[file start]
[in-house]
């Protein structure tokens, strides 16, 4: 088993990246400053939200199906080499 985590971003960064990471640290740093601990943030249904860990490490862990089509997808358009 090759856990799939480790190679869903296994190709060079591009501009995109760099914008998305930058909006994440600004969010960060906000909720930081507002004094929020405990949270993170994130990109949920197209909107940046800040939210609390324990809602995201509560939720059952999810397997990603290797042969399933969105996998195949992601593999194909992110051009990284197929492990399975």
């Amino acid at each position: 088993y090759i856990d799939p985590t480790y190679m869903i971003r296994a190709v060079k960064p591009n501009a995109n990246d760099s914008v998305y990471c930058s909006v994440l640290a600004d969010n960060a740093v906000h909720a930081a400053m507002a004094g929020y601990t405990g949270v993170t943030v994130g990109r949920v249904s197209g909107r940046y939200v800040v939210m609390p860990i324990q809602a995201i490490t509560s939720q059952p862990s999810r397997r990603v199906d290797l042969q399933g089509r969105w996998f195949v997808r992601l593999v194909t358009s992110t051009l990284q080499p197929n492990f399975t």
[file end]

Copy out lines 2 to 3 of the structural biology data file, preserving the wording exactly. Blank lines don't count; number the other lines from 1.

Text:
């Protein structure tokens, strides 16, 4: 088993990246400053939200199906080499 985590971003960064990471640290740093601990943030249904860990490490862990089509997808358009 090759856990799939480790190679869903296994190709060079591009501009995109760099914008998305930058909006994440600004969010960060906000909720930081507002004094929020405990949270993170994130990109949920197209909107940046800040939210609390324990809602995201509560939720059952999810397997990603290797042969399933969105996998195949992601593999194909992110051009990284197929492990399975």
């Amino acid at each position: 088993y090759i856990d799939p985590t480790y190679m869903i971003r296994a190709v060079k960064p591009n501009a995109n990246d760099s914008v998305y990471c930058s909006v994440l640290a600004d969010n960060a740093v906000h909720a930081a400053m507002a004094g929020y601990t405990g949270v993170t943030v994130g990109r949920v249904s197209g909107r940046y939200v800040v939210m609390p860990i324990q809602a995201i490490t509560s939720q059952p862990s999810r397997r990603v199906d290797l042969q399933g089509r969105w996998f195949v997808r992601l593999v194909t358009s992110t051009l990284q080499p197929n492990f399975t």